Traditionally, producing an overview of innovative companies in a country is done by sending a questionnaire to a sample of companies. Piet Daas and Suzanne van der Does show in their manuscript ‘Detecting Innovative Companies via their Website’, an alternative approach; determining if a company is innovative by studying the text on its website. Based on the texts of the websites of companies included in the Community Innovation Survey of the Netherlands, they report that their text-based model was able to reproduce the result from the Community Innovation Survey and was also able to detect innovative companies with less than 10 employees. Issues like model stability, model bias, the minimal number of words extracted from a website and companies without a website were found to be important in producing high quality results. The manuscript discusses how these issues were dealt with.
In ‘The estimated Parameter of Logistic Regression Model by Markov Chain Monte Carlo Method with multicollinearity’, the authors Autcha Araveeporn and Yuwadee Klomvises, compare the results of applying the Markov Chain Monte Carlo (MCMC) method and the maximum likelihood method to estimate the parameter on the logistic regression model by differential the log-likelihood function on the estimator. The simulation study aims to compare the maximum of predictive accuracy and shows that MCMC satisfies all simulated situations.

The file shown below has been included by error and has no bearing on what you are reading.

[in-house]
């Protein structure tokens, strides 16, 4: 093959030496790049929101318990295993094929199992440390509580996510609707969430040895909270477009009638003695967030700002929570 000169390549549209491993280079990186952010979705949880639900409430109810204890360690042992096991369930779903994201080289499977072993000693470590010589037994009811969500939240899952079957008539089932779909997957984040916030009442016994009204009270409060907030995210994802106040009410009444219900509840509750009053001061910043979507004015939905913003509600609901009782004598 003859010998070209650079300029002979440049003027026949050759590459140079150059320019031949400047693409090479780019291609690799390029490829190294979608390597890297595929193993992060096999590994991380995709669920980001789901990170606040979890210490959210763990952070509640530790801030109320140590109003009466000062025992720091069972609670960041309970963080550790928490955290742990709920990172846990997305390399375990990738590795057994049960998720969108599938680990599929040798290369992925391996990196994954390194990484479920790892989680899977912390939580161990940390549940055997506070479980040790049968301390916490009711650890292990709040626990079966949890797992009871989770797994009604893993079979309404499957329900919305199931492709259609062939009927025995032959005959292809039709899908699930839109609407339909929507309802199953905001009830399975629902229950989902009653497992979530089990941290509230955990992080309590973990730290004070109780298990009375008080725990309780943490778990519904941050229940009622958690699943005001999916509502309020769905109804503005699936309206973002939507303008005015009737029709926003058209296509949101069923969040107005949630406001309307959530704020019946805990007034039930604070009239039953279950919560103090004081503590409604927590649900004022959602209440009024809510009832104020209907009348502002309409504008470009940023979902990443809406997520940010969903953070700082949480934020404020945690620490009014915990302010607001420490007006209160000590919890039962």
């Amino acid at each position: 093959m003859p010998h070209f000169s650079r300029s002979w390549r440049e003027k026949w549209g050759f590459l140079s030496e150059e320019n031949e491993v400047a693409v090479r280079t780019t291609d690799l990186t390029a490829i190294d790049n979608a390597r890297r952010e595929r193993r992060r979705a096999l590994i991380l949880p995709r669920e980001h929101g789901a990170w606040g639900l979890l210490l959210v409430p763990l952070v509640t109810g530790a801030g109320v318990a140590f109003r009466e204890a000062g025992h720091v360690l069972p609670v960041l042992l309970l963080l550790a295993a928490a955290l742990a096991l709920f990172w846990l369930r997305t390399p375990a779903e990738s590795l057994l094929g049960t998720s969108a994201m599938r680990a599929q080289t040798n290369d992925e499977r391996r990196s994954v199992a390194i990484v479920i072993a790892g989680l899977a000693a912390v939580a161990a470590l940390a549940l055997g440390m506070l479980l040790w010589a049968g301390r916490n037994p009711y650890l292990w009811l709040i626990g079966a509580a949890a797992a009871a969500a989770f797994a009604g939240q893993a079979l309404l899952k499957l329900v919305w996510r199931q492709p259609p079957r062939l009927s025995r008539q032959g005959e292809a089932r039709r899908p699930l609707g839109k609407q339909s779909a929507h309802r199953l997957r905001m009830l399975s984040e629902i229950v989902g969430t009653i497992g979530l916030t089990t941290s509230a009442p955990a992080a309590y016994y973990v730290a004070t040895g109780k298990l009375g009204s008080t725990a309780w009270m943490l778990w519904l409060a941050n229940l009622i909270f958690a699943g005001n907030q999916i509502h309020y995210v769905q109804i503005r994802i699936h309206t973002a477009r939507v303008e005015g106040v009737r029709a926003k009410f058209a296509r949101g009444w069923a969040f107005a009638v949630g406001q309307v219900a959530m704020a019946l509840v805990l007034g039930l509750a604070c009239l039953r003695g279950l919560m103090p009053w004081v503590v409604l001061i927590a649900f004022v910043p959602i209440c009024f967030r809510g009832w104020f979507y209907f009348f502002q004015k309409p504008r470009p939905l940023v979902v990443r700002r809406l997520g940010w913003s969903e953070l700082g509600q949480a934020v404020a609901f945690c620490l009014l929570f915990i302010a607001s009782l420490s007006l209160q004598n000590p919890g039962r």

The article by Paulina Pankowska, Daniel L. Oberski, Bart Bakker and Dimitris Pavlopoulos, ‘Reconciliation of inconsistent data sources using hidden Markov models’, discusses how National Statistical Institutes (NSI’s) can use hidden Markov models (HMMs) to produce consistent official statistics for categorical, longitudinal variables using inconsistent sources. They argue that there are two main challenges in applying this technology. First challenge relates to linking the sources on the micro level needed for the reconciliation of inconsistent sources with multi-indicator HMMs, though, the analysis shows that this does only lead to (substantial) bias linkage errors bias in very extreme scenarios. The second challenge relates to the complicated and expensive procedure in estimating HMMs regularly and solving this via using the error parameter estimates as a correction factor for a number of years as this might result in biased structural estimates if measurement error changes over time or if the data collection process changes. The analysis shows that the measurement error parameters are largely stable over time if no major changes in the data collection process occur. Based on this they conclude that the results are highly encouraging and imply that the suggested method is appropriate for NSI’s, with as a warning that when the data collection process changes, such as a switch from dependent (DI) to independent (INDI) interviewing, re-using measurement error estimates is not advisable.
6.6Statistical disclosure control